Design Vision and Creation
When designing The Old Meadow, Andrew Arrol RIBA AABC, the award-winning architect of Shrewsbury's "Arrol Architects Limited", immediately saw that the new estate would be of critical townscape and landscape importance.
Consequently the architect carefully crafted his designs so that the new estate would blend sympathetically with the late 18th and early 19th century Georgian architecture for which Shrewsbury is renowned.
In this regard the architect's vision is reflected in the style of the estate's timber windows, his choice of bricks, the cornice design with stone details, the traditional cast iron railings and elegant columns, to other touches such as the lamp-posts and the dwellings' exterior lights which emulate an old gas lantern.
At the foot of this page are two drawings created to reflect the architect's vision of the new estate.
They were prepared by Mr. Arrol's colleague James Wade.
The Old Meadow was designed to withstand the impact of climate change and make certain it was safe over its lifetime as well as ensuring that it did not act to increase flood risk elsewhere. These aims were achieved by raising the floor level of the homes and moving them back from the river as well as incorporating natural flood storage areas in the shape of the communal gardens. In February 2020 the river burst its banks and rose in excess of 12 feet - the highest level for 20 years. But due to the measures taken in the careful design of the estate we were left comfortably high and dry.
Work on the gardens began in 2013, at that time The Old Meadow was known as Riverside Meadow. The project was therefore named the Riverside Project and was undertaken by Keary Design associates of Leicester, headed by David Keary, Chartered Landscape Architect.
The project called for the defining, designing and refining of landscape plans for the site built on the old Shrewsbury Town Football Ground.
Nestled on the banks of the River Severn, the development blends into the outlying natural environment with considered and thoughtful plant selection, landscape form and flow. Visual impacts from across the river, alongside the river and from the residents' perspective were given equal preference.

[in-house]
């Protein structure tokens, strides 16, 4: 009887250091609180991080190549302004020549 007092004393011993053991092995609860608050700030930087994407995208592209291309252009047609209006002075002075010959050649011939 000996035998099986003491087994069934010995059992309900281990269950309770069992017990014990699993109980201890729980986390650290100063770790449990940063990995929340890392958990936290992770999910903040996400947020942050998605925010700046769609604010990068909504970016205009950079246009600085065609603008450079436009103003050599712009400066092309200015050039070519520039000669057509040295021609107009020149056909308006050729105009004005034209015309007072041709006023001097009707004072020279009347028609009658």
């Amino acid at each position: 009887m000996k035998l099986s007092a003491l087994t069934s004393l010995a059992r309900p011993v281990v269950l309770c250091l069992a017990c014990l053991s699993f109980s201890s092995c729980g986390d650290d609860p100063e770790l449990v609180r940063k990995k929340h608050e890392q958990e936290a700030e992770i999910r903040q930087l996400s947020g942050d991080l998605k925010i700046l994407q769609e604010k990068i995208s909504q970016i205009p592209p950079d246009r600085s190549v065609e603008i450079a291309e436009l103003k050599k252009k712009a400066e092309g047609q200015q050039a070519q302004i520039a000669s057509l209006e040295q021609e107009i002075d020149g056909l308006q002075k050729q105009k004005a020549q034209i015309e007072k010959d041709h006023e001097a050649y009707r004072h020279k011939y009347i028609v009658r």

Keary Design Associates provided the masterplan and detailed soft landscape plan to create the highest quality courtyard and communal space whilst preserving the natural aspect of the riverside walk and alleviating the flood impact in the adopted public open space.
Meadow mixes, tree species and ornamental plant selection was critical, finding plants that would not be compromised by regular flooding but would also thrive in well-drained soils on raised terraces. Plants within the courtyard where chosen at a scale and form appropriate to their confined location.
The design itself is asymmetrical to maximise the south-facing aspect for sunlight and ensure courtyard planting avoids the shadows cast by the surrounding buildings.
The scheme integrates pathways and planting on steep and undulating banks. The design comes to a crescendo in a central focal point and community area for the residents and seating.
Its outlying areas are given height and form from statement trees along the riverbank. Tree species selection provides continuity of existing exotic varieties used in the neighbouring botanical gardens - including taxodium distichum and liquidambar styraciflua.
Caring for the gardens
At a point prior to the developer David Wilson Homes leaving the site in 2014, local gardening contractors, Limetree Landscapes, of Wellington, were appointed to carry out routine maintenance of the gardens. The small local company led by Malcolm Shambley, its proprietor, continue to carry out this role. The Limetree team are on site on Fridays of most weeks throughout the year carrying out an agreed schedule of work, including mowing the lawned areas, pruning, weeding and clearing pathways. Their work extends beyond the two courtyard gardens to include the many feature beds and borders around the development.
One director of The RMC has responsibility for the gardens and acts as the liaison person, on behalf of residents, with the contractor.